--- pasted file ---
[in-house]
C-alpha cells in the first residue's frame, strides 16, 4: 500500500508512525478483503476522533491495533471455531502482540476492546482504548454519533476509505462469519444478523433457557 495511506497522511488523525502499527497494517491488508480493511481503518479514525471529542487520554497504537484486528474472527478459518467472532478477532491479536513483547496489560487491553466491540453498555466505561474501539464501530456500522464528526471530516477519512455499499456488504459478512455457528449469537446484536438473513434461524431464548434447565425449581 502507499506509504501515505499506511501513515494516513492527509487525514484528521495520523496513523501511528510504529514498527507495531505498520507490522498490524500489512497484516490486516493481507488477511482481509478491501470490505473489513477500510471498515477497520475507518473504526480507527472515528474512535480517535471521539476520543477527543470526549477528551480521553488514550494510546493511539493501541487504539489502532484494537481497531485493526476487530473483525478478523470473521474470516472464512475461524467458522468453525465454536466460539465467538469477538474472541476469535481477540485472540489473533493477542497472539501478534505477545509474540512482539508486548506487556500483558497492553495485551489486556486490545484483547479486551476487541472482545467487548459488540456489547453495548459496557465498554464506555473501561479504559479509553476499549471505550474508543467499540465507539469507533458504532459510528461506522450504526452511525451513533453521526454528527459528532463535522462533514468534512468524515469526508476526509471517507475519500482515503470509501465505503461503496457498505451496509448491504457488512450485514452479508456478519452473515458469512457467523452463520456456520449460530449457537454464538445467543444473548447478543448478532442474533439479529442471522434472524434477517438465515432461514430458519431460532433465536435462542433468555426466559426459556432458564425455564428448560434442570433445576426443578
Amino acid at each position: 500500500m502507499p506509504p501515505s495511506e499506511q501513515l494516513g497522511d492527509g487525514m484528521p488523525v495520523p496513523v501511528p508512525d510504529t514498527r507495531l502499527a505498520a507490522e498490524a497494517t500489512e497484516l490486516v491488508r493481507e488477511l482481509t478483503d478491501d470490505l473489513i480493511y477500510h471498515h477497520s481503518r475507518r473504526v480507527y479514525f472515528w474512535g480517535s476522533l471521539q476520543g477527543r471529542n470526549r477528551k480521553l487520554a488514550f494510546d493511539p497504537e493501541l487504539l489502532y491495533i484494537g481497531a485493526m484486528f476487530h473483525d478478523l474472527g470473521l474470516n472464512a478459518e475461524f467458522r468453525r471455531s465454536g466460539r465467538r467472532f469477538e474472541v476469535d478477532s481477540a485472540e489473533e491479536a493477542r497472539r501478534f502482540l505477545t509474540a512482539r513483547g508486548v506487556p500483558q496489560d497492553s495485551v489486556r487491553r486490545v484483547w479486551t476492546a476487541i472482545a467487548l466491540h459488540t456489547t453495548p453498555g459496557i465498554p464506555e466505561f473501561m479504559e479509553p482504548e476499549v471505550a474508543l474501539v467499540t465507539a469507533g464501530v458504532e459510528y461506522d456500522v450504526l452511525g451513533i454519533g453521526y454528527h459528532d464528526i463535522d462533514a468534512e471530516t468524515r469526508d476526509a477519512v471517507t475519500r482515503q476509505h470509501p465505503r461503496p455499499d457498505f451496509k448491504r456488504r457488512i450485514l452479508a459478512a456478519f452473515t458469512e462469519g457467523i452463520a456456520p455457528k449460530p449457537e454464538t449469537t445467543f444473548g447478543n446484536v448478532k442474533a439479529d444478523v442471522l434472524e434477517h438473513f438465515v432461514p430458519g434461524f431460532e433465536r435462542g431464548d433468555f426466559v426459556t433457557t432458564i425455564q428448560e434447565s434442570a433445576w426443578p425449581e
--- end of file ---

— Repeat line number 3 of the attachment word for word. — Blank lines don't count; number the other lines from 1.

Amino acid at each position: 500500500m502507499p506509504p501515505s495511506e499506511q501513515l494516513g497522511d492527509g487525514m484528521p488523525v495520523p496513523v501511528p508512525d510504529t514498527r507495531l502499527a505498520a507490522e498490524a497494517t500489512e497484516l490486516v491488508r493481507e488477511l482481509t478483503d478491501d470490505l473489513i480493511y477500510h471498515h477497520s481503518r475507518r473504526v480507527y479514525f472515528w474512535g480517535s476522533l471521539q476520543g477527543r471529542n470526549r477528551k480521553l487520554a488514550f494510546d493511539p497504537e493501541l487504539l489502532y491495533i484494537g481497531a485493526m484486528f476487530h473483525d478478523l474472527g470473521l474470516n472464512a478459518e475461524f467458522r468453525r471455531s465454536g466460539r465467538r467472532f469477538e474472541v476469535d478477532s481477540a485472540e489473533e491479536a493477542r497472539r501478534f502482540l505477545t509474540a512482539r513483547g508486548v506487556p500483558q496489560d497492553s495485551v489486556r487491553r486490545v484483547w479486551t476492546a476487541i472482545a467487548l466491540h459488540t456489547t453495548p453498555g459496557i465498554p464506555e466505561f473501561m479504559e479509553p482504548e476499549v471505550a474508543l474501539v467499540t465507539a469507533g464501530v458504532e459510528y461506522d456500522v450504526l452511525g451513533i454519533g453521526y454528527h459528532d464528526i463535522d462533514a468534512e471530516t468524515r469526508d476526509a477519512v471517507t475519500r482515503q476509505h470509501p465505503r461503496p455499499d457498505f451496509k448491504r456488504r457488512i450485514l452479508a459478512a456478519f452473515t458469512e462469519g457467523i452463520a456456520p455457528k449460530p449457537e454464538t449469537t445467543f444473548g447478543n446484536v448478532k442474533a439479529d444478523v442471522l434472524e434477517h438473513f438465515v432461514p430458519g434461524f431460532e433465536r435462542g431464548d433468555f426466559v426459556t433457557t432458564i425455564q428448560e434447565s434442570a433445576w426443578p425449581e